For a good milk tea, the two simple ingredients needed are milk and tea. Combining those two together creates a completely different beverage that’s different in taste and texture.
Of course, this isn’t really about milk tea. What I’m trying to say is that sometimes what we require is rather simple.
Healthy foods and exercise.
Sleep and meditation.
A single day off and good company.
Time to ourselves and kindness.
None of these are unobtainable, but sometimes we make it seem like what we need isn’t so simple even when it really is.
“Everybody loves it”—who’s everybody?
And on the other end, “Everybody hates it”.
Is the reality just 3 people out of 15? Or just one strong opinion from a singular person?
End-of-spectrum thinking leaves us little room to see better.
It could be more helpful to be more specific. For example, “Kate found a lot of value in x, because it helped her y. Going forward, we could z so that we can improve our product.”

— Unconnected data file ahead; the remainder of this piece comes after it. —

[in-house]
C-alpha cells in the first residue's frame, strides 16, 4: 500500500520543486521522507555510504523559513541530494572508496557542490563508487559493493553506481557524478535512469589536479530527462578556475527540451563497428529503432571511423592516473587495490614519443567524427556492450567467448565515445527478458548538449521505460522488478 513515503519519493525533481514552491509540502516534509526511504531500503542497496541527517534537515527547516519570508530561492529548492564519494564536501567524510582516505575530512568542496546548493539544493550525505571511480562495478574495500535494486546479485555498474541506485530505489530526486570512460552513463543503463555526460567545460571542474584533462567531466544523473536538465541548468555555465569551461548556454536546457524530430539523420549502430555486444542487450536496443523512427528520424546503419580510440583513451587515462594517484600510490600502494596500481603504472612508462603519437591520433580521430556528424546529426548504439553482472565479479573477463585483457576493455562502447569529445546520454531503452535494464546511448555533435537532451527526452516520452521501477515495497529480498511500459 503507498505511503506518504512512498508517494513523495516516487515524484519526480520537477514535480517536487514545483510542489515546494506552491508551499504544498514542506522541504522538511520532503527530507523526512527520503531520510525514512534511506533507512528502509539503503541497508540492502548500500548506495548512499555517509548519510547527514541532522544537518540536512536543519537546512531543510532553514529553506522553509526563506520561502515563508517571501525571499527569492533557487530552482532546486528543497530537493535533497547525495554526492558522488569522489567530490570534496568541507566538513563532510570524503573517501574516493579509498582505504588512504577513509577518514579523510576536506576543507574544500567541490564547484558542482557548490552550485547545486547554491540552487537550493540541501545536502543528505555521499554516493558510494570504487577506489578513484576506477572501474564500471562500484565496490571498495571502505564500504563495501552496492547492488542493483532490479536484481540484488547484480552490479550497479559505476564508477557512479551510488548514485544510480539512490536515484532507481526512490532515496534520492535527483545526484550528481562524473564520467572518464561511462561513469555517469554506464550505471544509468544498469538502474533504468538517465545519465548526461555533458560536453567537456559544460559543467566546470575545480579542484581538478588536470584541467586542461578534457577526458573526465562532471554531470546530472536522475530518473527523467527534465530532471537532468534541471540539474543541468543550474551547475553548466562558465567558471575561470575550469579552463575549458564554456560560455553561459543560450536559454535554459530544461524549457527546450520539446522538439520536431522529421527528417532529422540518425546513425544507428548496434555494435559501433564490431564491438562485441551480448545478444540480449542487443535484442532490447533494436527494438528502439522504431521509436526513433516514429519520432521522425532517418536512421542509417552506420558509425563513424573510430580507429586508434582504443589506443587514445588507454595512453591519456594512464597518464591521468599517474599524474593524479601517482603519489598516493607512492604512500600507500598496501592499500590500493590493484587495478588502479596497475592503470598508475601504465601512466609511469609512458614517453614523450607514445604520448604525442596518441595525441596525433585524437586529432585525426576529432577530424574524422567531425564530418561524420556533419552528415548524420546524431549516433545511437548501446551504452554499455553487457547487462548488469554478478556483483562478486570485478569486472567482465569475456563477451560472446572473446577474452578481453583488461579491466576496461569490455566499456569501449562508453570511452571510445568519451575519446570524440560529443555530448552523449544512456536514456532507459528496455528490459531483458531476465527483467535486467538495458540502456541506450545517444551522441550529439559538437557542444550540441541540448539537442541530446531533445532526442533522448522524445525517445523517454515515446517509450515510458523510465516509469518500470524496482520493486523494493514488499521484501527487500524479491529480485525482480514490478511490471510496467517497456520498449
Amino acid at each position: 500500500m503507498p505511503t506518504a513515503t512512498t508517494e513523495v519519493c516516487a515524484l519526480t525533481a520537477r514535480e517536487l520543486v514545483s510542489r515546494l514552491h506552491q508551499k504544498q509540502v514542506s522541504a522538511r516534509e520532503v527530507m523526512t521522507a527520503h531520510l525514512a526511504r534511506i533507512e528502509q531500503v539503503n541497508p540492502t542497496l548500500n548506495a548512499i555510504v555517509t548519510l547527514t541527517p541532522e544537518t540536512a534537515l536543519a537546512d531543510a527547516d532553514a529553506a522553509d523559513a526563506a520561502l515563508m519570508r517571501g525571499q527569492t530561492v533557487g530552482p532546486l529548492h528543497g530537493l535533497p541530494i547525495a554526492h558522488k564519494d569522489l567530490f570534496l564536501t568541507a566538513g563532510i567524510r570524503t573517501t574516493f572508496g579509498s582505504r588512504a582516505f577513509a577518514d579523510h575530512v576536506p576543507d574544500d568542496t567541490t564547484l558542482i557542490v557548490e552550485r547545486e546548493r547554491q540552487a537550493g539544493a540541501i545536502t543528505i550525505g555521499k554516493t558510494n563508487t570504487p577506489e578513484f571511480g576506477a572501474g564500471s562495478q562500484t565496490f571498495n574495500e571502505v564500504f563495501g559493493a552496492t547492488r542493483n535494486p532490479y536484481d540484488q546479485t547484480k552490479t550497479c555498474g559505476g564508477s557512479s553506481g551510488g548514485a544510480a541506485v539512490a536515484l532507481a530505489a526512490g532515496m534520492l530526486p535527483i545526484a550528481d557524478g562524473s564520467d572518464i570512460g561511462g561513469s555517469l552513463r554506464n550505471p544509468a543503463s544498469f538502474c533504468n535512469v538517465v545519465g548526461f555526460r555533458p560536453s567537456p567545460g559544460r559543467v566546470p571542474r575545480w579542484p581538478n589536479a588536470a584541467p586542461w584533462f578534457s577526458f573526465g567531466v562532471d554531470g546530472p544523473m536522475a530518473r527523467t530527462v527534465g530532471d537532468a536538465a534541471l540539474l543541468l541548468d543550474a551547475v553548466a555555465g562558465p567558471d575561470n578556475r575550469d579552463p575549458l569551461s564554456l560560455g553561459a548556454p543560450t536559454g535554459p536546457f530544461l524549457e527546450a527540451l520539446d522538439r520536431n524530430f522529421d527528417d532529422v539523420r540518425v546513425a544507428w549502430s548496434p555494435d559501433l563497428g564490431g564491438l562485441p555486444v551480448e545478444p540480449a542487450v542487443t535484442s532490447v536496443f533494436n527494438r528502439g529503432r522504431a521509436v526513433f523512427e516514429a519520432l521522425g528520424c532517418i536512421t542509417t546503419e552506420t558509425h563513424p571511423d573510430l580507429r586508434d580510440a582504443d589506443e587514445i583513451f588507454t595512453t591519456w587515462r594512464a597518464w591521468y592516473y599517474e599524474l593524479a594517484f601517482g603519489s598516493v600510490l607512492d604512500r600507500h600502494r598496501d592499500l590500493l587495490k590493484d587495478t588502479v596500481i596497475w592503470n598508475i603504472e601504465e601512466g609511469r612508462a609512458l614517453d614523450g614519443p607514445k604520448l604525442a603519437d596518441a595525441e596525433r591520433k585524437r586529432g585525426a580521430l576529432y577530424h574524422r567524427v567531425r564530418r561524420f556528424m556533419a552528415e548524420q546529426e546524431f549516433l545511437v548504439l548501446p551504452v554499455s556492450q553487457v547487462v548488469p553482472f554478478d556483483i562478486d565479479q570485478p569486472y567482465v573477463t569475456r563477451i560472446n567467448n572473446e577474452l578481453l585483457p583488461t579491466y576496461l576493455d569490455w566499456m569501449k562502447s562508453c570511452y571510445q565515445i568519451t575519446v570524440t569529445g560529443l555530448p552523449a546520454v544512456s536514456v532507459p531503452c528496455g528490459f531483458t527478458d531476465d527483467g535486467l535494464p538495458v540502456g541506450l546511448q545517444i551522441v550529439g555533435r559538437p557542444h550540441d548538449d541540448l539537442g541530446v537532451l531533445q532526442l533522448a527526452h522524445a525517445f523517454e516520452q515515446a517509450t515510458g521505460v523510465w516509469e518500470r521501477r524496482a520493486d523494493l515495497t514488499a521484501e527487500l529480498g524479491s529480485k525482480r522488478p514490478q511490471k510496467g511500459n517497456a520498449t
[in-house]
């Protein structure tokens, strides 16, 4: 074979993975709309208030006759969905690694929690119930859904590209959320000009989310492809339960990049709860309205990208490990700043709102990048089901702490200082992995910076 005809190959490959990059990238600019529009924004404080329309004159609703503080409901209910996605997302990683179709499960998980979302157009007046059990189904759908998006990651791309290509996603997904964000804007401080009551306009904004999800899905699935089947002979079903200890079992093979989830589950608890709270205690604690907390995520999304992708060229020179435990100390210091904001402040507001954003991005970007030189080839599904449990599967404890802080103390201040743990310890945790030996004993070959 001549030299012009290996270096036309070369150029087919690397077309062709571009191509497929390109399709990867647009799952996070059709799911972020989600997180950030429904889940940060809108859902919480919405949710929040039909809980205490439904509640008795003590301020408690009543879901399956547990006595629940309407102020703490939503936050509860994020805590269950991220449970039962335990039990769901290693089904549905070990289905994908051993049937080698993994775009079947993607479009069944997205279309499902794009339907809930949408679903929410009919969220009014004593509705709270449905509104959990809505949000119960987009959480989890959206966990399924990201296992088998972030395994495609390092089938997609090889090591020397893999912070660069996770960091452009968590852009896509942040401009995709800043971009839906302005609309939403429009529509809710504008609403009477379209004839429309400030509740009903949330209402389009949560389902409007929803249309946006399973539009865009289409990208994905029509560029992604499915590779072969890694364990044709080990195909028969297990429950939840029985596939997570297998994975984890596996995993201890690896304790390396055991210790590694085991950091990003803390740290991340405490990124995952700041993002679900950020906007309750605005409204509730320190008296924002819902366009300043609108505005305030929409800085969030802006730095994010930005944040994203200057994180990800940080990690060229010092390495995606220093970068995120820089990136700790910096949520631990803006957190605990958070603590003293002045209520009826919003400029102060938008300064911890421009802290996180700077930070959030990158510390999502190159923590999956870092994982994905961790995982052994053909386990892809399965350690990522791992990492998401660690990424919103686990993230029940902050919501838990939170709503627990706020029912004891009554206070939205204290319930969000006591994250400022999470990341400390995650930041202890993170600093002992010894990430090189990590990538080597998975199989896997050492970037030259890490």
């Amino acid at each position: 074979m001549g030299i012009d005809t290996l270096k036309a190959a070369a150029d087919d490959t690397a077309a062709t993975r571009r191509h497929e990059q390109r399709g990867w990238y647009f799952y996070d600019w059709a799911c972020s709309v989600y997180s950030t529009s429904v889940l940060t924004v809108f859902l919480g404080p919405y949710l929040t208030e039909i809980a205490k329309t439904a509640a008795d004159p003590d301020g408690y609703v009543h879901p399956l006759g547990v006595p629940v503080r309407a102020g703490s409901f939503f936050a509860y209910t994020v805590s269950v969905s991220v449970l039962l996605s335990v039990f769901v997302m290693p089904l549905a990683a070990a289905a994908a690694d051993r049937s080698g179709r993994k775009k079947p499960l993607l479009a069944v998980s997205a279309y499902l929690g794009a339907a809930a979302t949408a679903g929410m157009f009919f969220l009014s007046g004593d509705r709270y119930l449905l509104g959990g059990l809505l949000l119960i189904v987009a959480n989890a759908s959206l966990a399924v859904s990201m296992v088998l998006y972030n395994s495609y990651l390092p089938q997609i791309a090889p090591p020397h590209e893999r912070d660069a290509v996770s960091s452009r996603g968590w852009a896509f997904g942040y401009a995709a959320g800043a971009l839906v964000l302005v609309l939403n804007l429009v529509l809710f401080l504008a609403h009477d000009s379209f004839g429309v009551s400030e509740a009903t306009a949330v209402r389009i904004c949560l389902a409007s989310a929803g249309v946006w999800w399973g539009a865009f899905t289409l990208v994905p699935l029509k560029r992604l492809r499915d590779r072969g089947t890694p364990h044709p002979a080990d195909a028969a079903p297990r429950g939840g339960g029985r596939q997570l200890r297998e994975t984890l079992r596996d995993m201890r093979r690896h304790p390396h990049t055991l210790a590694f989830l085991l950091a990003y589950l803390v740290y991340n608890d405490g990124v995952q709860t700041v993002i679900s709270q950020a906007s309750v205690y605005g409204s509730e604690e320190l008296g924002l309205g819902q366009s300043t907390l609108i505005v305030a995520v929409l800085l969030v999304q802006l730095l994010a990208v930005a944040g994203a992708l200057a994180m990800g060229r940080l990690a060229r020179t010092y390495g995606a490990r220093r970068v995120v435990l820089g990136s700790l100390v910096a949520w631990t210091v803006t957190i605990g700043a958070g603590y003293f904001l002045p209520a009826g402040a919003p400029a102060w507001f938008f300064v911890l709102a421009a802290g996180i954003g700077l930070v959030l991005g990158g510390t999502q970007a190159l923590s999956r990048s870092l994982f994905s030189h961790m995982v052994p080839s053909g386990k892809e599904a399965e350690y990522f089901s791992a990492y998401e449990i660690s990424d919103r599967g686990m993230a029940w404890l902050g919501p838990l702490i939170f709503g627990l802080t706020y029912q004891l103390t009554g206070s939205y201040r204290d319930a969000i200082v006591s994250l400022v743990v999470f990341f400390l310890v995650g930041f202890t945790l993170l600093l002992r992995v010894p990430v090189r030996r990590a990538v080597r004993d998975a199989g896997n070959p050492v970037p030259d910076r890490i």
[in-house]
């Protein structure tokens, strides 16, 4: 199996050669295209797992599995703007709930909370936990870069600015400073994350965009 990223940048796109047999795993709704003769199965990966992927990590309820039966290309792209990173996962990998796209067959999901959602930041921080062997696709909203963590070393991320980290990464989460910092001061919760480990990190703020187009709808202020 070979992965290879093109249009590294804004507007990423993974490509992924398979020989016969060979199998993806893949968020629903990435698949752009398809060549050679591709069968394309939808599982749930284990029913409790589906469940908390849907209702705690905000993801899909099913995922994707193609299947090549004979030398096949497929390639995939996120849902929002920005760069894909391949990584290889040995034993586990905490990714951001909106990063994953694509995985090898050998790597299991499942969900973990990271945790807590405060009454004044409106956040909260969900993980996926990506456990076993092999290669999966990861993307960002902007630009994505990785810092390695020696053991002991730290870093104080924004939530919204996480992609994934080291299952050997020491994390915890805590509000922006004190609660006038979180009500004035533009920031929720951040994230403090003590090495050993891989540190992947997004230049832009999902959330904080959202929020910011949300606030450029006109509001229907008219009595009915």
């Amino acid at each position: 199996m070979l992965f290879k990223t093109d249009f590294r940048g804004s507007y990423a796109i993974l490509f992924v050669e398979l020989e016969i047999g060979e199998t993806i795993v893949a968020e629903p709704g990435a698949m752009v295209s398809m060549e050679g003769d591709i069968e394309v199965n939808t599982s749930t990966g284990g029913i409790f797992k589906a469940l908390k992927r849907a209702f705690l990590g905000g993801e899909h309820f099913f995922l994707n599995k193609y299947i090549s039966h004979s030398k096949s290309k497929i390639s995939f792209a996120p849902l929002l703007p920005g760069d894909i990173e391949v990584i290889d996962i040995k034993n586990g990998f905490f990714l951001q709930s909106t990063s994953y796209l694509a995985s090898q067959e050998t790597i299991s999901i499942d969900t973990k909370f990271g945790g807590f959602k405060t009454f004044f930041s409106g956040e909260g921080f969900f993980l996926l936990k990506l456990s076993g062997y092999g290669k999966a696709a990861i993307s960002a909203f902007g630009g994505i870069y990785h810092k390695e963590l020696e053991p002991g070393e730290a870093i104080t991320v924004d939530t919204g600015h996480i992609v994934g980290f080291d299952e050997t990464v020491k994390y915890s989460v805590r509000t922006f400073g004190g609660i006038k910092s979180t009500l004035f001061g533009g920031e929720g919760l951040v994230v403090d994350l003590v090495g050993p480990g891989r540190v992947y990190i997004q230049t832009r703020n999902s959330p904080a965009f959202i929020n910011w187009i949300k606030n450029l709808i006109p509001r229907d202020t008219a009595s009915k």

Or on the other end, “Claire finds x annoying, because it detracts from what she really wants. In order to minimize this friction, we should y.”
Being more specific breaks the chunkiness from absolute thinking. It’s also more valuable to understand the context behind the opinions and advice we’re given from others than to accept them at face value.
Remember the idea that ran through your mind the other day? Remember how you trashed it the moment you gave it more thought because you thought nobody else would care?
Maybe the only reason it was trashy was because you didn’t think it was good enough.
Not the others, but you.
When we reject too often or too quickly, we never give anything a chance to see daylight.
Your trashy ideas and thoughts might just be the thing someone else needs (but they’ll never get to know it because it was thrown away a hair too early).
The more chances we give, the more likely we’ll get to make the changes we seek to make.